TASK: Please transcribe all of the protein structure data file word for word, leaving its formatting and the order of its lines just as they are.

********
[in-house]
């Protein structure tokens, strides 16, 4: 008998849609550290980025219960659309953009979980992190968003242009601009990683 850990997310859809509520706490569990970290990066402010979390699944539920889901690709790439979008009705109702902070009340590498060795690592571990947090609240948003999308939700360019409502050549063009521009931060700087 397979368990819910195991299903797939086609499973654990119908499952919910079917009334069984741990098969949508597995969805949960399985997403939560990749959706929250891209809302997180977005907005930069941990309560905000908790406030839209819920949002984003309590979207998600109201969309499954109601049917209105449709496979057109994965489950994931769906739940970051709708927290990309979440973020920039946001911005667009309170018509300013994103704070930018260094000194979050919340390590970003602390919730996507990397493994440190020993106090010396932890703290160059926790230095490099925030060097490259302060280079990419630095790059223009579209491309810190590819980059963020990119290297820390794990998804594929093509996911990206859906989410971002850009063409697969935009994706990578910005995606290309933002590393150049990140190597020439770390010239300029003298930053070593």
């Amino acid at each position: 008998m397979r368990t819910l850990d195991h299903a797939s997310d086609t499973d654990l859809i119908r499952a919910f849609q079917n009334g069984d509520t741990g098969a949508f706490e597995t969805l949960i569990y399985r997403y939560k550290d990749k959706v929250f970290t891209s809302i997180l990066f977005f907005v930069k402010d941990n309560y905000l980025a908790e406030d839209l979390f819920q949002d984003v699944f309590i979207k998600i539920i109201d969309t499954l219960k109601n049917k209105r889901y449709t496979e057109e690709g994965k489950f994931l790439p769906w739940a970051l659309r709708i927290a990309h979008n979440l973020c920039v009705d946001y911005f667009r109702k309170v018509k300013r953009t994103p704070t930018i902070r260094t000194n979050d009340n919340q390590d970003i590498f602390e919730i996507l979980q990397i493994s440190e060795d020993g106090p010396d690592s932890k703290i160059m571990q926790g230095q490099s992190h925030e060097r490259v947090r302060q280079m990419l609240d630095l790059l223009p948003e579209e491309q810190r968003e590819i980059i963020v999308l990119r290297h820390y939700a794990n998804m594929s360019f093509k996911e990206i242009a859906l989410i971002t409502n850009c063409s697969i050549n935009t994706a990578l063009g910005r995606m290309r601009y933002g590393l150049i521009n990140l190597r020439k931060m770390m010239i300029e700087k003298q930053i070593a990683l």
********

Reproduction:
[in-house]
């Protein structure tokens, strides 16, 4: 008998849609550290980025219960659309953009979980992190968003242009601009990683 850990997310859809509520706490569990970290990066402010979390699944539920889901690709790439979008009705109702902070009340590498060795690592571990947090609240948003999308939700360019409502050549063009521009931060700087 397979368990819910195991299903797939086609499973654990119908499952919910079917009334069984741990098969949508597995969805949960399985997403939560990749959706929250891209809302997180977005907005930069941990309560905000908790406030839209819920949002984003309590979207998600109201969309499954109601049917209105449709496979057109994965489950994931769906739940970051709708927290990309979440973020920039946001911005667009309170018509300013994103704070930018260094000194979050919340390590970003602390919730996507990397493994440190020993106090010396932890703290160059926790230095490099925030060097490259302060280079990419630095790059223009579209491309810190590819980059963020990119290297820390794990998804594929093509996911990206859906989410971002850009063409697969935009994706990578910005995606290309933002590393150049990140190597020439770390010239300029003298930053070593």
């Amino acid at each position: 008998m397979r368990t819910l850990d195991h299903a797939s997310d086609t499973d654990l859809i119908r499952a919910f849609q079917n009334g069984d509520t741990g098969a949508f706490e597995t969805l949960i569990y399985r997403y939560k550290d990749k959706v929250f970290t891209s809302i997180l990066f977005f907005v930069k402010d941990n309560y905000l980025a908790e406030d839209l979390f819920q949002d984003v699944f309590i979207k998600i539920i109201d969309t499954l219960k109601n049917k209105r889901y449709t496979e057109e690709g994965k489950f994931l790439p769906w739940a970051l659309r709708i927290a990309h979008n979440l973020c920039v009705d946001y911005f667009r109702k309170v018509k300013r953009t994103p704070t930018i902070r260094t000194n979050d009340n919340q390590d970003i590498f602390e919730i996507l979980q990397i493994s440190e060795d020993g106090p010396d690592s932890k703290i160059m571990q926790g230095q490099s992190h925030e060097r490259v947090r302060q280079m990419l609240d630095l790059l223009p948003e579209e491309q810190r968003e590819i980059i963020v999308l990119r290297h820390y939700a794990n998804m594929s360019f093509k996911e990206i242009a859906l989410i971002t409502n850009c063409s697969i050549n935009t994706a990578l063009g910005r995606m290309r601009y933002g590393l150049i521009n990140l190597r020439k931060m770390m010239i300029e700087k003298q930053i070593a990683l």